'Willy Wonka' resigns after his meltdown at the chocolate counter
Monday 15 October 2007
In the competitive world of high-end chocolate products, few men enjoyed the stellar reputation of Barry Colenso, Thorntons' master chocolatier.
A former chief patissier at the Savoy Hotel, Mr Colenso had designed cakes for the Queen and Prince Charles. He took his position at Thorntons 20 years ago, and this year became the man behind the world's first chocolate billboard when it was unveiled in Covent Garden last Easter. It was a publicity coup that further cemented his reputation as the "Willy Wonka" of the British chocolate industry.
So when staff from a rival company witnessed Mr Colenso performing a wanton act of sabotage on a collection of their best truffles, they could scarcely believe what they saw. The master chocolatier was caught on CCTV ruining chocolates worth £63.50 at the Hotel Chocolat store in Nottingham. Staff said he was observed "handling truffles in a suspicious manner".
A quick check after he had left revealed a trail of destruction across the glass unit of the display counter as truffle after truffle had been mercilessly squashed under thumb. "This was an extraordinary act of truffle-squishing. We can only guess at what provoked it," said a Hotel Chocolat spokesman: "The staff observed Mr Colenso handling a number of truffles in a way that made them suspicious. When we checked the truffles, they had been squashed and damaged."
Mr Colenso has now been forced to resign in disgrace. A Thorntons spokesman confirmed: "Mr Barry Colenso has resigned. We will not be commenting any further on this matter."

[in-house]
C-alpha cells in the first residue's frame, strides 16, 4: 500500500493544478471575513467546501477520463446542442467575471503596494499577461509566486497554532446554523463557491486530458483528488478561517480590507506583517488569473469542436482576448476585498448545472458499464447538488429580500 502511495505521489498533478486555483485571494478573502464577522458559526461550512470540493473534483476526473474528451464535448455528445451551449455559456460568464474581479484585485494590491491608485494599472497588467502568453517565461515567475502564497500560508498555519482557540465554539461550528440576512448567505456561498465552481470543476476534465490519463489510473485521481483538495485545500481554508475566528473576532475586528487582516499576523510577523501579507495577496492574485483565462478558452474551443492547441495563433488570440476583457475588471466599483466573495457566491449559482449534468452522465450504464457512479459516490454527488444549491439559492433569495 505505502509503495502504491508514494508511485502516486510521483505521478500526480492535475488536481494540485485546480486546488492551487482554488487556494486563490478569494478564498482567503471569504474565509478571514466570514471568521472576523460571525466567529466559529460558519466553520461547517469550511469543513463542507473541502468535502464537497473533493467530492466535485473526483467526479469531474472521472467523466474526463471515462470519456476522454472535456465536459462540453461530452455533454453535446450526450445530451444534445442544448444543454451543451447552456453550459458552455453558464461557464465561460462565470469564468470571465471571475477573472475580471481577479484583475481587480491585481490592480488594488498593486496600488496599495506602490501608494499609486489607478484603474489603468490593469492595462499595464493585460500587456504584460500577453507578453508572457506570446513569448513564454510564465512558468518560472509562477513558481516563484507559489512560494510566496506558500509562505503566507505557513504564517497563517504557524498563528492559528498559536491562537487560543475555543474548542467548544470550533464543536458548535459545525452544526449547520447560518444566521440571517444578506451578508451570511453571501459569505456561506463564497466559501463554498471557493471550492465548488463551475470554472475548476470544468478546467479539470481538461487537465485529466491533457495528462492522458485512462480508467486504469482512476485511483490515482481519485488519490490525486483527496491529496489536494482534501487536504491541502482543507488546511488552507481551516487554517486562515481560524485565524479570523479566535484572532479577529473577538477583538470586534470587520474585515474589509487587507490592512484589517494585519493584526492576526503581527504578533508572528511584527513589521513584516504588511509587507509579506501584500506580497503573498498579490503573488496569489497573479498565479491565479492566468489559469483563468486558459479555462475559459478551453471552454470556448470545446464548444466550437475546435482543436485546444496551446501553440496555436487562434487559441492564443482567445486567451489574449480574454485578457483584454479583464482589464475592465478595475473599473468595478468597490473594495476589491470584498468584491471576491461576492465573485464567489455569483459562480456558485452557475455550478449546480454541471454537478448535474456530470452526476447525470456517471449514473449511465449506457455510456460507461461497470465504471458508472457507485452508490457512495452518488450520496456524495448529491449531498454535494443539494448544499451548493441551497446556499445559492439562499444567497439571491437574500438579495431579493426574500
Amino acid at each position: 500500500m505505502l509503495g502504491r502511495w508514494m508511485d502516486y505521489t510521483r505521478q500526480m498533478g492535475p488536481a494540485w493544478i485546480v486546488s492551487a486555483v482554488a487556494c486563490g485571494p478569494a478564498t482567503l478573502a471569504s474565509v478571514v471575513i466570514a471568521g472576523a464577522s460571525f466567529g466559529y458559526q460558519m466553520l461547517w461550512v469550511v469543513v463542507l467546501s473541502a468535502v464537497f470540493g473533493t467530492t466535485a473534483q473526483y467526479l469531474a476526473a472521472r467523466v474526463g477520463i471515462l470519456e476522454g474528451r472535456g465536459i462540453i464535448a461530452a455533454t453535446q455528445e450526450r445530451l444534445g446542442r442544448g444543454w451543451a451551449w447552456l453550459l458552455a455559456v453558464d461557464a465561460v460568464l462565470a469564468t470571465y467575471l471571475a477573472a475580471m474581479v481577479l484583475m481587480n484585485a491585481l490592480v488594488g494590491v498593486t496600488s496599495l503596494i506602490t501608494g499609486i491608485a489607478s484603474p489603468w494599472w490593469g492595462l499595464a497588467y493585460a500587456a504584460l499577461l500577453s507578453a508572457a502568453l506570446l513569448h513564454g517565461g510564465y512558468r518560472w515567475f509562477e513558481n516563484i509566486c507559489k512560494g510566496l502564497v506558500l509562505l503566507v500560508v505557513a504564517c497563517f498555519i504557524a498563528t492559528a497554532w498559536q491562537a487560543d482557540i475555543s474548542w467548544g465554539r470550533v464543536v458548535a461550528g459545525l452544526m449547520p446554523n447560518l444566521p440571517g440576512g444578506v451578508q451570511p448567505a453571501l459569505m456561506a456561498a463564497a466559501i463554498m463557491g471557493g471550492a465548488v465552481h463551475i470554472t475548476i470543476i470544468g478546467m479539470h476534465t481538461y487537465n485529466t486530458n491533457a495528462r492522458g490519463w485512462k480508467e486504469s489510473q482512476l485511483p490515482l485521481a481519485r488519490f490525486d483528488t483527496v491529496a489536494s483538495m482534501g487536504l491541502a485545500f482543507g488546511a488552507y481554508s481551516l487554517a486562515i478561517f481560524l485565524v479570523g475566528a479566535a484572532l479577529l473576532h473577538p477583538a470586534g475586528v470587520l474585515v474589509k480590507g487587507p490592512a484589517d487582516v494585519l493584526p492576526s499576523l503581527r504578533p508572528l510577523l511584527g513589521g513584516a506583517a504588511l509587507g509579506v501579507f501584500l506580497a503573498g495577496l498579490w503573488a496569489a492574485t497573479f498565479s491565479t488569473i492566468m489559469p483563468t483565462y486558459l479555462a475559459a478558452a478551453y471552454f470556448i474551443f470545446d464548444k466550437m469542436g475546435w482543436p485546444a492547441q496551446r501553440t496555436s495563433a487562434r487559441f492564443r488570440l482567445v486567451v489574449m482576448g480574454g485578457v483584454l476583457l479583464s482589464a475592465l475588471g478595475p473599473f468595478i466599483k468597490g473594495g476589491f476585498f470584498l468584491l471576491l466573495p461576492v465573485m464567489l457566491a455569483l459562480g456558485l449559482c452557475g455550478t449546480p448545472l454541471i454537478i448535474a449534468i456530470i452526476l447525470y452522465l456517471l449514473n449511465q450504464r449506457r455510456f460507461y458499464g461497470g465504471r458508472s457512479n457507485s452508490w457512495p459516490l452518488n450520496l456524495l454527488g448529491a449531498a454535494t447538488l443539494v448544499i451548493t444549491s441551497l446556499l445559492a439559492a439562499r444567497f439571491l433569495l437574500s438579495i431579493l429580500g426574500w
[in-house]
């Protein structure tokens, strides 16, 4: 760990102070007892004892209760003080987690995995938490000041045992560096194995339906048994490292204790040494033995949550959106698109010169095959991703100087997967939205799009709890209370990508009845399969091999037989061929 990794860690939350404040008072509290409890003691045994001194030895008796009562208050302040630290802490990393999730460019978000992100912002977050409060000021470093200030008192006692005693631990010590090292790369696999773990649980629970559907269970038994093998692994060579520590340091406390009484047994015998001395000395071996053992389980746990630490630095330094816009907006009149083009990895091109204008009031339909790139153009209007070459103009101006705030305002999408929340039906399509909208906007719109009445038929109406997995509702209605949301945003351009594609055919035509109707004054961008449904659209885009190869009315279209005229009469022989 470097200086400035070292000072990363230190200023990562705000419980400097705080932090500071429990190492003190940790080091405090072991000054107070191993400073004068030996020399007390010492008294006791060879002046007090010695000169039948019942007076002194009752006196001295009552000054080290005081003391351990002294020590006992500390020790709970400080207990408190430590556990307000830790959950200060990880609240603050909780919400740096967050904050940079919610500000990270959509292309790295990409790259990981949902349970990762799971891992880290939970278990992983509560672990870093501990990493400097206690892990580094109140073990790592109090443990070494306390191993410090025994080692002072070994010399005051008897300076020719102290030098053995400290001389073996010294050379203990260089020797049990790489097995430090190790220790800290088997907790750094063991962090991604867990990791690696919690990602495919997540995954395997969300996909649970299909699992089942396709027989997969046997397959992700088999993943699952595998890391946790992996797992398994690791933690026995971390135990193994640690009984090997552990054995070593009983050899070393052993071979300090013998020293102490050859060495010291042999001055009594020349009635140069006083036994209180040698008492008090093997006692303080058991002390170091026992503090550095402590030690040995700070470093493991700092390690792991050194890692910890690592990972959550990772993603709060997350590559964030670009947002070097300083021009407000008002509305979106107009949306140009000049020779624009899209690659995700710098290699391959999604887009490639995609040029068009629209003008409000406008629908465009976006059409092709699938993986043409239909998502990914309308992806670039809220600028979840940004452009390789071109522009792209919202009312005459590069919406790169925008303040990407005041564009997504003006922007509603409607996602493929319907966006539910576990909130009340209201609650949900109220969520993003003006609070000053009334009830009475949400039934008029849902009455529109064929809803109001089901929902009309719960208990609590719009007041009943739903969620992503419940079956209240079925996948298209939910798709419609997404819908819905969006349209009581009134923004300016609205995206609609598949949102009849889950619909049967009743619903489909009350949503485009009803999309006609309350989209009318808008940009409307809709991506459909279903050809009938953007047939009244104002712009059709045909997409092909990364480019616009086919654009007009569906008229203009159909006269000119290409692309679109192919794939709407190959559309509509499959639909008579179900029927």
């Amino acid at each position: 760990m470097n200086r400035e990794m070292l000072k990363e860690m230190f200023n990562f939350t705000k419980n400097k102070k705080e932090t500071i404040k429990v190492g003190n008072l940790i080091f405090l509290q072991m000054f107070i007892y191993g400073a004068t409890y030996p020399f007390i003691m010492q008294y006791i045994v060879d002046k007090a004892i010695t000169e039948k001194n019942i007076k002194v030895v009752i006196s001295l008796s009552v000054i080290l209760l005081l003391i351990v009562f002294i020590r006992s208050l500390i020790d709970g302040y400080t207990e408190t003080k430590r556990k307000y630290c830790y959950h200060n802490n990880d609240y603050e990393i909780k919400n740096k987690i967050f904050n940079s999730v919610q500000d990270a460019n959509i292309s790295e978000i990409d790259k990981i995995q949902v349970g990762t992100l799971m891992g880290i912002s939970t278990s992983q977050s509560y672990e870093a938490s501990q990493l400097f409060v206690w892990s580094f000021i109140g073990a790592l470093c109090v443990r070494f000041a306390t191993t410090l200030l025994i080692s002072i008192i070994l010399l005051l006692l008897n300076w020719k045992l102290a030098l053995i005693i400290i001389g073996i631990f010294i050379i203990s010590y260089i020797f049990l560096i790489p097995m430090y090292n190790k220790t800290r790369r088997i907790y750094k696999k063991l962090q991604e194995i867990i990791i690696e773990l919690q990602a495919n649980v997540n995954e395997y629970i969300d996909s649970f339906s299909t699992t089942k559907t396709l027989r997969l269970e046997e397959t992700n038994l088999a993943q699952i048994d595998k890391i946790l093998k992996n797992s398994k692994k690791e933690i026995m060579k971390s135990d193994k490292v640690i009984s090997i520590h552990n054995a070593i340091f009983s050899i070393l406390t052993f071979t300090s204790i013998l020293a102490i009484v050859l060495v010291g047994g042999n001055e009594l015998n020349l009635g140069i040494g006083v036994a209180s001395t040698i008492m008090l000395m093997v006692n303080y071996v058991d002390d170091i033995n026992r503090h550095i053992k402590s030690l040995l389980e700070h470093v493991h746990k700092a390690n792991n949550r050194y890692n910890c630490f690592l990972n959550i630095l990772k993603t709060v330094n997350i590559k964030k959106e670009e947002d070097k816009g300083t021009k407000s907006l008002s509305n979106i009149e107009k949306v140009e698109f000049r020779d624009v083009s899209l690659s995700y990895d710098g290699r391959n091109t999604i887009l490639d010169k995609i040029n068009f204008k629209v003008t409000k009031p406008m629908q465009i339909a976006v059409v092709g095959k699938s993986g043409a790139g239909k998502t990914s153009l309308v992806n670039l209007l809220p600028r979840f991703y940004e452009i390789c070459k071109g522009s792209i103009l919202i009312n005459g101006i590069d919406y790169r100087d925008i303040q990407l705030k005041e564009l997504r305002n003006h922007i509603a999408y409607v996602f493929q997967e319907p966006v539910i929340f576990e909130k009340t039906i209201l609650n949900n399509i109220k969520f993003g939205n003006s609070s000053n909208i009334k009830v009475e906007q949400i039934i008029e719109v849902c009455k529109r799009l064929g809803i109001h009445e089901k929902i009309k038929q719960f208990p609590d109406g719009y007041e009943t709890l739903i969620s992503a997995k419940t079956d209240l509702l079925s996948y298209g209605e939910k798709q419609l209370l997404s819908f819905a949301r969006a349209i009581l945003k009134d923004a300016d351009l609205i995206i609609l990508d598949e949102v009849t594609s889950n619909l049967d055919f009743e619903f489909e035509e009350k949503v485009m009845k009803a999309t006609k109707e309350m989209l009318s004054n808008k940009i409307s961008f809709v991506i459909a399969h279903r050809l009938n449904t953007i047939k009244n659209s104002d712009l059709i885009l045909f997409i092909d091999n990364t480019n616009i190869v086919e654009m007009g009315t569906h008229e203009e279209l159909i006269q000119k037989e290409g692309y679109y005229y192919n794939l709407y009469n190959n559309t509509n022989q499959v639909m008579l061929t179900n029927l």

In what must have been a humiliating exchange, Thorntons were forced to admit to their arch rival's that Mr Colenso had indeed "handled the truffles".
Thorntons, launched in 1911 by Joseph Thornton in Sheffield, has remained almost unchallenged as specialist high street chocolatiers with more than 500 stores across the UK.
But Hotel Chocolat is seen by many as a possible pretender to Thorntons' crown as the ubiquitous chocolate shop. The firm launched 14 years ago as a catalogue service and opened its first store in 2004. It now has 23 stores, and is growing apace with four more set to open in the coming months. Peter Thornton, former chairman of Thorntons and grandson of the founder, said: "Obviously this man must have been under a tremendous amount of pressure to do something like this, quite extraordinary behaviour.
"I believe Hotel Chocolat does represent the first real challenge to the company. Thorntons have allowed them to come into a position in the market where they should have been: the aspirational, lifestyle area. Thorntons has become more of a chocolate shop over a chocolate specialist these days. It's disappointing."
Mr Colenso's chocolate billboard attracted national headlines as children across the capital helped devour the 390kg (860lb) of chocolate bunnies and eggs in less than five hours with the proud creator giving interviews to the assembled press.
Mr Colenso, a father of three, who lives in a luxury home in Belper, Derbyshire, said recently: "My job is to turn the dreams of myself and my colleagues into a chocolate."
Mark Demarquette, chocolatier and owner of the Demarquette chocolate shop in Chelsea, west London, said top chocolatiers were under the same types of pressure as Michelin-starred chefs. "Mr Colenso's behaviour is very surprising, something you'd really expect from the continent. Thorntons went through a trough recently and Hotel Chocolat stepped in. But things are looking better for Thorntons again.
"But no one likes competition when you've got a monopoly. It means you've suddenly got to pick up your game. The pressure is constantly on you to deliver as a chocolatier and when you are making massive batches like Thorntons, you can end up having to throw away tonnes of chocolate if you get it wrong.
"I imagine Mr Colenso was getting it from all sides, including the board of directors," he added. "I'm sorry to report that the life of a chocolatier is not a bit like Willy Wonka's. Sometimes I wish it was. It would great fun."
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